Mom wants little Suzie to be involved in something, to find an activity she loves and can excel in. So-and-so from school belongs to this soccer team/dance class/karate dojo, so that seems like a good place to start. After all, a positive referral from someone we know is all we need, right? A few weeks (or months) pass, and little Suzie whines, saying things like “I HATE soccer” or “my dance teacher is so MEAN to me,” and mom is concerned. Does she really want to quit these lessons? Is the teacher really being mean to her? But the fact is, arguing with Little Suzie is not worth the trouble. Mom is tired, has other children, has a busy job, has a hectic schedule, etc…So Little Suzie quits.
As a dance educator for over 10 years, I’ve seen this problem more often than I’d like to admit. There are some exceptions here and there, but the story is usually the same: Little Suzie is just lazy.
I know. You can’t believe I just said that.
Little Suzie knows exactly what to say to get her way. She’s smart, and you should be proud you raised such a smart cookie. The reasons for not wanting to go may be as simple as something else is more interesting or she’s just trying to establish her independence in a way that allows her to make decisions for herself. In all honesty though mom, grab hold of the reigns while you can. This is your shining moment to teach your child some great life lessons and change her from a quitter to a committer.
You made a commitment to this class/team, and you will follow through with your commitments.
Teaching our children to honor their commitments to a team or class can only better their future commitments in relationships and their jobs. Sometimes we don’t think this far in advance because how can sticking with dance lessons at age three really make that much difference? But it does.
Also, your child will not like every aspect of an activity. Though they may love playing baseball, they hate running drills in 90 degree heat. Who wouldn’t? If we teach our children that it’s ok to quit an activity simply because they don’t like one small aspect of it is like saying its ok to quit your job because you don’t like the dress code. Seems silly, right?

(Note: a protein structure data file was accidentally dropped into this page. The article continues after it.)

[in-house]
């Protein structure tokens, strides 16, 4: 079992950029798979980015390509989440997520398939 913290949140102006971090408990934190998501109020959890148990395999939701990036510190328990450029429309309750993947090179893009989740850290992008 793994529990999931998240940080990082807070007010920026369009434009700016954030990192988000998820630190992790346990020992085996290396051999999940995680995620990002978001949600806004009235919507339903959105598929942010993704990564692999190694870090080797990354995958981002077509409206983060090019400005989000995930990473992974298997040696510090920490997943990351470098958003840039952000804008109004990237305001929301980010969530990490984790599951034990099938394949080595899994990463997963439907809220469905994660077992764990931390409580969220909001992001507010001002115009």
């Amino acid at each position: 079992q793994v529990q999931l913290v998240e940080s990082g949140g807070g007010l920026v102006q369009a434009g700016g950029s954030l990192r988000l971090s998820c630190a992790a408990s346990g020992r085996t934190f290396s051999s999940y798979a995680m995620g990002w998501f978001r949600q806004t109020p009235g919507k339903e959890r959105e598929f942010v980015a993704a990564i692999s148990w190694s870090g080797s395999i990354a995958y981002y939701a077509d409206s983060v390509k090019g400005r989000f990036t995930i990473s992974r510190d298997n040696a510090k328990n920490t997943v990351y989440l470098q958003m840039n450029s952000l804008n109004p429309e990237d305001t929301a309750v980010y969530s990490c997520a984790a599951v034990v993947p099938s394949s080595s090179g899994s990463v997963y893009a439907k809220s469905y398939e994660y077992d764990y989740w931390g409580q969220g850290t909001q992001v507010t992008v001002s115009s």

It’s not nice to say things that aren’t true.
Do we believe everything our children tell us? If your child tells you the teacher “hates them” or is “mean,” take it upon yourself to get to the bottom of it. The teacher may be strict, which is not necessarily a bad thing. Though our children are usually perfect (wink, wink), the adult should get the benefit of the doubt until you’ve gotten the whole story – or observed a class/practice for yourself. If not, one day you might find yourself stuck with a teenager with a puppy dog eyes that gets away with just about anything.
If you don’t like this activity, we can find something together that you DO like.
This is more common in tweens and teens – quitting an organized activity gives them more computer/phone/television/video game time. Social interaction is an important aspect of developing who they will be as adults. Do we really want our teenagers to have a lot of free time on their hands? I promise you, most of them don’t fill it with studying. Also, physical activity is a habit that is best formed early. Childhood obesity is a growing problem in America, and but eating healthy is only half of the issue. An established commitment to physical activity will shape their future health, social image, and self-esteem.
Well, there you have it, mom – some ways to respond to the whining and complaining that can come along with any organized activity. Though you absolutely know your child best, sometimes it helps to dig a little deeper and find the root of the problem. At the end of the day, we are raising the future of America.
Wouldn’t it be terrible if we all just quit?
Jessica Perilloux is a life-long resident of New Orleans and the owner of Lakeview Creative Arts Center. She graduated from Mount Carmel Academy and earned a business degree from Loyola University as well as an MBA from Kaplan University. Jessica has been teaching dance for over 10 years and has also been a judge for a number of national dance competitions. She spends her summers performing and choreographing for the St. Pius Players, a theater group based out of St. Pius Church in New Orleans. She currently lives with her husband, 2 year old son, and miniature daschund in Bucktown.